• build a separate service to add new features for internal customers, instead of building them into a legacy application, we wanted to scrap.
  • find a way to replace the backend service one piece at a time.

Instead, the project languished and eventually died. Money and energy ran out on the stakeholder's side.

imforja profile image
João Forja 💭

"the more time between when a project starts and when it goes live, the less chance it has of ever succeeding at all." - So true. And unfortunately, it's tough to make a client understand that. Especially, as you said, when they want to build a monopoly and want to build it all at once.

hoshiholiday profile image
Hoshi Holiday

That's a very useful insight. If what is demanded is arbitrary, we work with realities, not the unspoken dreams in other's heads. I haven't experienced this to the same extent, but clarity is a crucial component to the creative process.

alaindet profile image
Alain D'Ettorre • Edited

People want feature F but they also decide they want it in time T and must cost less than C. All without asking any developer first.

[EDIT] Then they complain about developers not being able to do their job. And they change their mind about the feature too.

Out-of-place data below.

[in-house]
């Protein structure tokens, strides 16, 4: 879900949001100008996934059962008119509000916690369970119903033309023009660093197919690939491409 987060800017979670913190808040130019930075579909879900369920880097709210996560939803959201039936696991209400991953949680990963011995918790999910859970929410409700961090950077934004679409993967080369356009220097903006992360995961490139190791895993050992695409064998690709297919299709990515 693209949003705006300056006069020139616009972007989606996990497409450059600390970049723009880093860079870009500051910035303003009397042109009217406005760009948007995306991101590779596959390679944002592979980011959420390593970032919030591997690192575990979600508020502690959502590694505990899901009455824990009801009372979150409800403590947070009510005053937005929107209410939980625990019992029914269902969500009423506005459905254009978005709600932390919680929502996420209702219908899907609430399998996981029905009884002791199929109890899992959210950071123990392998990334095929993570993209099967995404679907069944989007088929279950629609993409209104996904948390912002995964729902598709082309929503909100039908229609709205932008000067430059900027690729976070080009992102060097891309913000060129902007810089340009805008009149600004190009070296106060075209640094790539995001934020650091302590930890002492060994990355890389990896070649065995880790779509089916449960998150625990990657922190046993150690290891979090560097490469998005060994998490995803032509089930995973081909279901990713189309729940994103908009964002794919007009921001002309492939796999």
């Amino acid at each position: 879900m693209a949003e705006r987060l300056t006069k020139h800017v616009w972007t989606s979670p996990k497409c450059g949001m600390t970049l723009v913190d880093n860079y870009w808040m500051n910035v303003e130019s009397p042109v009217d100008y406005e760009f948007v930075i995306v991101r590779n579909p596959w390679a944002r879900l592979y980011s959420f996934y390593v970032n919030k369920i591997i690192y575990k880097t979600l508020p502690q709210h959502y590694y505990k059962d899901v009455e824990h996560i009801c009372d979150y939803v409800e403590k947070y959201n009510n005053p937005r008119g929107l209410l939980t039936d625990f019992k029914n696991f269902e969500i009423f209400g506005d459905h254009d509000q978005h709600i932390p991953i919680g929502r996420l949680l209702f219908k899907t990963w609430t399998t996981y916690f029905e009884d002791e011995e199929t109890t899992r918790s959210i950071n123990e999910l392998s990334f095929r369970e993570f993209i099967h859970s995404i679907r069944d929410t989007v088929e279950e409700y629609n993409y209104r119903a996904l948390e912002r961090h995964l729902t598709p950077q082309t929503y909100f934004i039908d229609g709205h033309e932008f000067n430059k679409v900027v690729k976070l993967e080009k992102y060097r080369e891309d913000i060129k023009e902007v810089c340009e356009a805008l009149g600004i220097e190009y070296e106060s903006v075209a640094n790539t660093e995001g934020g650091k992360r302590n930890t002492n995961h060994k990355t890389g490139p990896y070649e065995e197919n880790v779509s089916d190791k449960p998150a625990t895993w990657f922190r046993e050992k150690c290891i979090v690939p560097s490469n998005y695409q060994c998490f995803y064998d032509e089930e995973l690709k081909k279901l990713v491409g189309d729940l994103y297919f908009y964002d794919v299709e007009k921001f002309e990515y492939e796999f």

imforja profile image
João Forja 💭

Yeh, a lack of communication between development and business is frustrating. Not even sure that separation should exist.

almostconverge profile image
Peter Ellis

Yes, and the reasons were varied, three that spring to mind are.

  1. By the time we finished development, business priorities have changed, code was completed but never made it into production. (Annoying but understandable.)
  2. We were forced to use inadequate tools for internal corporate political reasons. After several years(!) of the project not producing anything useful, the plug was mercifully pulled.
  3. Constant reorganisations meant that the code asymptotically tended towards completion but never quite reached it due to the increasing overhead of handovers and new teams' tendency to rewrite everything to their personal taste.
linaran profile image
Deni • Edited

I see your projects and raise this to a company.

The company realized its main project was failing and decided to take on a few projects requested by some clients. These project had some crazy deadlines giving them 3 months to finish (all of it in parallel and the last month was for testing).

9 out of 10 seniors voted against such deadlines but 1 hero unicorn voted for. Management decided to let the unicorn take the lead on these client projects. He was confident for a full month and then decided to leave the company (dat seniorship). The company never recovered after that stunt.

To be clear, the blame is on management, if most of your seniors tell you the deadlines are impossible to meet then listen to the majority vote.

imforja profile image
João Forja 💭

Ouch! Just reading that hurt!

spiritupbro profile image

for me it was lack of experience of myself and my team and maybe boringness come along the way when a project is so long and doesnt end and even doesnt make profit or if its a non profit project it doesnt make impact to the community